Recently I made fun of keeping kosher – including the absurd practice of getting around a prohibition of lighting a fire on the Sabbath by starting an oven ahead of time and disabling its light bulb.
Some commenters gave me heat for ridiculing this practice of observant Jews, even though I was careful to point out that I wasn't singling out Judaism. Every fundamentalist religious practice deserves to be laughed at.
I replied to one comment with:
Like I said, I'm an equal opportunity ridiculer. I particularly enjoy ridiculing my own previous unsupported beliefs.
So now let's have some laughs at my expense. Here's a partial list of what I used to hold near and dear when I was an unquestioning Radha Soami Satsang Beas true believer. This is part of the RSSB version of "keeping kosher."
-- Initiated disciples (satsangis) were supposed to meditate 2 ½ hours a day. I'd set a timer on my watch. Before midnight I'd make sure that it registered 150 minutes of meditation time. Sometimes I'd stare at the seconds going by until I could hit the stop button after the magic 150th minute passed. Not exactly deep concentrated meditation, but I was precisely obeying the letter of the RSSB law, which gave me great fundamentalist satisfaction.
--Like most other satsangis, I believed that food blessed by the guru was really special. I'd treasure little bags of blessed puffed rice or granulated sugar that initiates would bring back from India to share. I'd string out the supposed spiritual benefit of consuming this parshad by eating a teeny bit every morning before I meditated. If any spilled, I'd eat it off the floor, along with any dust or dirt it might have attracted. After all, it was holy!
--Eggs weren't permitted to be eaten on the RSSB vegetarian diet. Even non-fertilized eggs, since these were still considered to be potential instruments of conveying life. So buying new items in a grocery store went slowly. I'd read every ingredient to make sure there weren't any eggs in the product. When I got older and couldn't see as well, I'd pass an item up if the fine print was illegible. For if I ate a smidgen of egg white, I'd have sinned!
--At first there was no problem with cheese. But then my guru died, and his successor decided that animal rennet was a no-no. Satsangis put great effort into researching cheese brands to distinguish those that were theologically pure from those that weren't. Great fun (not!) for hapless waiters who'd be asked by an initiate, "Your pizza looks good. But before I order could you check and see whether the cheese on it has animal rennet?" (What the [email protected]#$% ? would be the evident reaction, but we didn't care, because even a speck of "non-kosher" cheese could ruin your good karma. How'd we know? The guru said so.)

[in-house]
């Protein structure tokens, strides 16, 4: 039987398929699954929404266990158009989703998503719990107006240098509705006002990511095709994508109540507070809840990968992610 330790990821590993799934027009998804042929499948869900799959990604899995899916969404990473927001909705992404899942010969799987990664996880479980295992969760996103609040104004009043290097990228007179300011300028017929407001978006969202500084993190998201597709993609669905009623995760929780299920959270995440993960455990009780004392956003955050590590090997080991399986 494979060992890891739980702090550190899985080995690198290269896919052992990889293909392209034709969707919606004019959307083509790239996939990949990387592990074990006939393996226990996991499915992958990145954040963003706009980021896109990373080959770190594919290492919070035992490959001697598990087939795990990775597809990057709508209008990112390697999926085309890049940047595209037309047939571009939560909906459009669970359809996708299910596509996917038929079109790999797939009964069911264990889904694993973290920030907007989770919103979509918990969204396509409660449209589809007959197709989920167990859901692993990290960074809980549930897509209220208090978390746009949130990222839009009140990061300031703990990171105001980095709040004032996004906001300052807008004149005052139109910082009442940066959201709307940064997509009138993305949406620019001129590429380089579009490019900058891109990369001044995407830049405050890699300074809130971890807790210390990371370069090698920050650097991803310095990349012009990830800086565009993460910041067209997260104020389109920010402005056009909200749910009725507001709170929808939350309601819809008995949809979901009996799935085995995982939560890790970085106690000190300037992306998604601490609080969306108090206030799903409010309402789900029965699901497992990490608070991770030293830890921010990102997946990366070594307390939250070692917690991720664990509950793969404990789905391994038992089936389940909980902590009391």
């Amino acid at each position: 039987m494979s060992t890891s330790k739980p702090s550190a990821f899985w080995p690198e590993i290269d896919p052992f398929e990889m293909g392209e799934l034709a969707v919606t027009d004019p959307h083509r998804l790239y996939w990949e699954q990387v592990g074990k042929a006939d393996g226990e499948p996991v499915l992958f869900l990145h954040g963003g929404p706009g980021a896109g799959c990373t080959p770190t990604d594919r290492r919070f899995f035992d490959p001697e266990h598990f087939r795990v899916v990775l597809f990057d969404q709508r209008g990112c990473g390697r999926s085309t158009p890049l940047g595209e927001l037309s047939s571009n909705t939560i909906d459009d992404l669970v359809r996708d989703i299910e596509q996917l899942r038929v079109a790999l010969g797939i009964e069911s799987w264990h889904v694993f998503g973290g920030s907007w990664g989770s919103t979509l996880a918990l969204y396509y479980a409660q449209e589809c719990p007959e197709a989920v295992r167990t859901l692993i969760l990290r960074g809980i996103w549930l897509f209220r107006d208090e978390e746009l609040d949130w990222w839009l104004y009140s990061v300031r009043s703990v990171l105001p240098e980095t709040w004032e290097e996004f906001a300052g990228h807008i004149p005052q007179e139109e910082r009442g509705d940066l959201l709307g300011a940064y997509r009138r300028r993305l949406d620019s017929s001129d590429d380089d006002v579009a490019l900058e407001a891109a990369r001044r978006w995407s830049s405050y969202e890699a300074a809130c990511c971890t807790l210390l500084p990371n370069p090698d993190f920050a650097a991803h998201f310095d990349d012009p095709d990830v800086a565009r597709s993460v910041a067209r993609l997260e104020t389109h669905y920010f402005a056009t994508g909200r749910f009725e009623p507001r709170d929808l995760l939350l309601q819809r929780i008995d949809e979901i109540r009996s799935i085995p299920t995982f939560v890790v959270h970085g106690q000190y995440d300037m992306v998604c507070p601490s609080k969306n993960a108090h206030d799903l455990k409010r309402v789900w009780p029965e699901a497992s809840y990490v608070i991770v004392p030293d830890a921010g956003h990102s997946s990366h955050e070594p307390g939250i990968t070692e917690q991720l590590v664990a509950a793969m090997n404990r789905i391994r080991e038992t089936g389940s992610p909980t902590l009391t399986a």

--I followed the RSSB injunction against drinking alcohol for more than thirty years. With a single lapse at my 10-year high school reunion that was just too freaking weird to get through completely sober. As I wrote about before, I felt morally superior to anyone who'd I see having a drink, especially a "lapsed" satsangi. So rigid spiritual practice doesn't lead to humility – I can testify to that.
Fortunately, my second wife (who I married in 1990) wasn't a RSSB initiate. Almost from the moment we met Laurel would kid me about how seriously I took my sacred satsangi vows.
She could do a damn fine Saturday Night Live "Church Lady" imitation. "You're doomed, Brian, doomed, if you eat an egg white!" Laurel would intone. "You're going straight to hell if your lips touch that piece of cake!"
This could get mildly irritating at times. But looking back, I'm grateful that Laurel wasn't shy about making gentle fun of me. Over the years her kidding began to sound more like wisdom than ridicule. She helped open my eyes to the unthinking dogmatism with which I held certain beliefs.
Right now I'm sipping a glass of red wine as I sit on our deck, enjoying a warm summer evening in the company of some beautiful Oregon countryside, a wi-fi laptop, and my current churchless sentiments.
I can smile at what I once believed without regretting having held those beliefs so firmly. Like the cliché says, It's all good.
Yet also worthy of ridicule, if some of that "all" is ridiculous.